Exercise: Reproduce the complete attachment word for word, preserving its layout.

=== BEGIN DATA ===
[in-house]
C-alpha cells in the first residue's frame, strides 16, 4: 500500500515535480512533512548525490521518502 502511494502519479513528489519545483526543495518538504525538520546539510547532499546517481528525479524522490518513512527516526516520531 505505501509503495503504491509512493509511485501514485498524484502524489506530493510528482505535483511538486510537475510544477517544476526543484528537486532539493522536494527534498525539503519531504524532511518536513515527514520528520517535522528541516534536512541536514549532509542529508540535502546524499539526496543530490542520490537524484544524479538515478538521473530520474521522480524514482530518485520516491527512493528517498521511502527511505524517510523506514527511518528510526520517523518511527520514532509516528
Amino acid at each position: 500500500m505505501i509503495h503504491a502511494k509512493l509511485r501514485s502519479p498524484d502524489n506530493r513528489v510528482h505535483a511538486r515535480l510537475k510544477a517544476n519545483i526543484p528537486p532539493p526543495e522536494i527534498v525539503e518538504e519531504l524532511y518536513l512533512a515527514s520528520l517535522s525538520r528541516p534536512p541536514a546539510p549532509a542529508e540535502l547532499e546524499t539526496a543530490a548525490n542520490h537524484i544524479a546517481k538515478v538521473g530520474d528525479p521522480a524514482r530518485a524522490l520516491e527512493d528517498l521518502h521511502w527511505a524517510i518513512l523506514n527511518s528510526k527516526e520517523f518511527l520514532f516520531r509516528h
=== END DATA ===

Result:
[in-house]
C-alpha cells in the first residue's frame, strides 16, 4: 500500500515535480512533512548525490521518502 502511494502519479513528489519545483526543495518538504525538520546539510547532499546517481528525479524522490518513512527516526516520531 505505501509503495503504491509512493509511485501514485498524484502524489506530493510528482505535483511538486510537475510544477517544476526543484528537486532539493522536494527534498525539503519531504524532511518536513515527514520528520517535522528541516534536512541536514549532509542529508540535502546524499539526496543530490542520490537524484544524479538515478538521473530520474521522480524514482530518485520516491527512493528517498521511502527511505524517510523506514527511518528510526520517523518511527520514532509516528
Amino acid at each position: 500500500m505505501i509503495h503504491a502511494k509512493l509511485r501514485s502519479p498524484d502524489n506530493r513528489v510528482h505535483a511538486r515535480l510537475k510544477a517544476n519545483i526543484p528537486p532539493p526543495e522536494i527534498v525539503e518538504e519531504l524532511y518536513l512533512a515527514s520528520l517535522s525538520r528541516p534536512p541536514a546539510p549532509a542529508e540535502l547532499e546524499t539526496a543530490a548525490n542520490h537524484i544524479a546517481k538515478v538521473g530520474d528525479p521522480a524514482r530518485a524522490l520516491e527512493d528517498l521518502h521511502w527511505a524517510i518513512l523506514n527511518s528510526k527516526e520517523f518511527l520514532f516520531r509516528h